In L’Osservatore Romano today we read a description of the recent papal ceremonies for the consistory. The one explaining them is the Master of Pontifical Ceremonies Mons. Guido Marini.
My translation and emphasis.
Monsignor Guido Marini explains the ceremony
In tradition under the sign of collegiality
A rich rite of symbolic meanings which express a continuity between the past, present and future. Thus did Msgr. Guido Marini, Master of the Pontifical Liturgical Ceremonies illustrate the celebratory dimensions of the ordinary public concistory for the creation of 23 new cardinals, presided over by Benedict XVI on Saturday morning, 234 November, in the Vatican Basilica.
The first liturgical element that made an impact is the position of the Cross at the center of the assembly.
The Crucifix placed at the feet of the Altar of the Confession turned toward the faithful is an expression of the desire that all those present be oriented toward it. [Il crocifisso posto ai piedi dell’altare della confessione e rivolto verso i fedeli è espressione del desiderio che tutti i presenti siano orientati verso di esso.] It is the sign of continuity between present and past in a liturgical tradition that looks forward.
Which vestments were used by Benedict XVI?
This continuity between past, present and future is visible also in the vestments. The cope is of guilded silk with a stolon taken from an older vestment (perhaps the 15th century), with images of the lives of saints, among whom are Peter and Paul; on the other hand the miter belonged to Pius IX. And the fact that the Pope wore the cope, something that didn’t happen in the last years, underscored that the concistory takes place in a liturgical context.
Especially evocative was the entrance procession, in which the Pope – in a different way from the last concistories – was accompanied by the new cardinals.
Once the concistory was situated within the celebration of the liturgy of the word. Thus, the entrance procession with the Pope, preceeded by the cardinals – reaffirms this dimension which is already brought to light by the vestments.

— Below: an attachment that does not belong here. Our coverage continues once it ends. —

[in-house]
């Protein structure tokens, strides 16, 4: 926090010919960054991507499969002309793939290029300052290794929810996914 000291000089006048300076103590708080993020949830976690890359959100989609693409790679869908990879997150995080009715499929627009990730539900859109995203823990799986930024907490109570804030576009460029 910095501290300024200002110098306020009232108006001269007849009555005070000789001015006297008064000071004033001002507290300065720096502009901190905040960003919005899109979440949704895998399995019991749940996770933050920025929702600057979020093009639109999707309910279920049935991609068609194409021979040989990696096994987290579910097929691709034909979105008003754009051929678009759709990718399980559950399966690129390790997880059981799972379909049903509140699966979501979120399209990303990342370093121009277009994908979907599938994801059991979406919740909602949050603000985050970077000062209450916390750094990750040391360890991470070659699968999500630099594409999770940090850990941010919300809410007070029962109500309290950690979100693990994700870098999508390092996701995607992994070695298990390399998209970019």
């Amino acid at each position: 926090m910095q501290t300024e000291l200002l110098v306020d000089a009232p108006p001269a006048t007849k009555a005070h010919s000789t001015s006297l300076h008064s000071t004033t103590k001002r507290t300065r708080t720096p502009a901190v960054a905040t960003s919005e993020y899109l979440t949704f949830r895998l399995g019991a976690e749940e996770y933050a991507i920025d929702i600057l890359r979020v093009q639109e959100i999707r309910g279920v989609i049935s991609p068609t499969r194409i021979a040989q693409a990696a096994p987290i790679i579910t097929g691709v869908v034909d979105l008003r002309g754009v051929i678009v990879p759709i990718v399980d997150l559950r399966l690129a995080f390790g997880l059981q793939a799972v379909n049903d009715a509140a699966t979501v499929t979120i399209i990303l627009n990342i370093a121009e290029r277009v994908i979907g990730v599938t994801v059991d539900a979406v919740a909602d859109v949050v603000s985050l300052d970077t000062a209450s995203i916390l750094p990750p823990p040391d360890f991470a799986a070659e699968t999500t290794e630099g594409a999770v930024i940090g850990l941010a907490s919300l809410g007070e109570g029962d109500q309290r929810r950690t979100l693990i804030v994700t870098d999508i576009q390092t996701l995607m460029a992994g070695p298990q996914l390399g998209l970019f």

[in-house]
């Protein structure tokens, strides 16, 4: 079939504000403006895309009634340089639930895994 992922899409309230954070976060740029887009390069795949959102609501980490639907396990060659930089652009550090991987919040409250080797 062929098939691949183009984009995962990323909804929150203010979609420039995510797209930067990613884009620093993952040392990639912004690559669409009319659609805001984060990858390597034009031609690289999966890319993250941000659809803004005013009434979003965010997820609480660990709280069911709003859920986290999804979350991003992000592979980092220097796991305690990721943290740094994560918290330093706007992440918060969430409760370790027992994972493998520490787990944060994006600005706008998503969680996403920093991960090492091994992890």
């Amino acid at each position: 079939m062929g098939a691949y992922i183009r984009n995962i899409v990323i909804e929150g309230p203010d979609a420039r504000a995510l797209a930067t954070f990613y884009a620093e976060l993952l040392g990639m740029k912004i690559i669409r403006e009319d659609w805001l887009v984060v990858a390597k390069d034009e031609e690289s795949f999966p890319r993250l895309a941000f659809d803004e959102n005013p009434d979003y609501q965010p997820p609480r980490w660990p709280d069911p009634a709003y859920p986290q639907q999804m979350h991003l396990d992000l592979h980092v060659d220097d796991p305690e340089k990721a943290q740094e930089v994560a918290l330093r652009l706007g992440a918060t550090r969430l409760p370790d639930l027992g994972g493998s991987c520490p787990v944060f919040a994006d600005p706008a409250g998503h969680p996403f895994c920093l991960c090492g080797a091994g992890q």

With Benedict XVI there were two assisting deacons, … as was traditional.
There was also the cathedra of Leo XIII which was used on other occasions by the Pope, but not during the liturgical celebrations; it is the first time, therefore, at least in recent times, that it was used as a cathedra by the Roman Pontiff.
Folks, if you haven’t heard them, tune in the PODCAzTs wherein I presented Joseph Ratzinger’s thinking on the position of the altar. He explains the theology of the Cross for the orientation of the altar and actually suggests precisely what was done with the Cross in this concistory.
043 07-08-23 Benedict XVI on Mass “toward the Lord” and a prayer by St. Augustine
041 07-08-09 Ratzinger on liturgical silence; silent Eucharist Prayer
038 07-07-25 Ratzinger on “active participation”; The Sabine Farm; Merry del Val’s music
037 07-07-18 The position of the altar and the priest’s “back to the people”
This suggests to me that we should review very closely what His Holiness has written in the past if we want to know what he did in Summorum Pontificum and what he is going to do in the future. The Pope is being consistent. He is acting on his long-time convictions. He has thought through the issues and has sound theological and historical reasons for his decisions.
We should in the near future review what he has written especially about sacred music: I suspect he will be making changes to the Cappella Sistina to match what he did with the Office of Pontifical Ceremonies. Given what he thinks about the importance of sacred music, a change is a sine qua non in carrying forward his vision, his "Marshall Plan".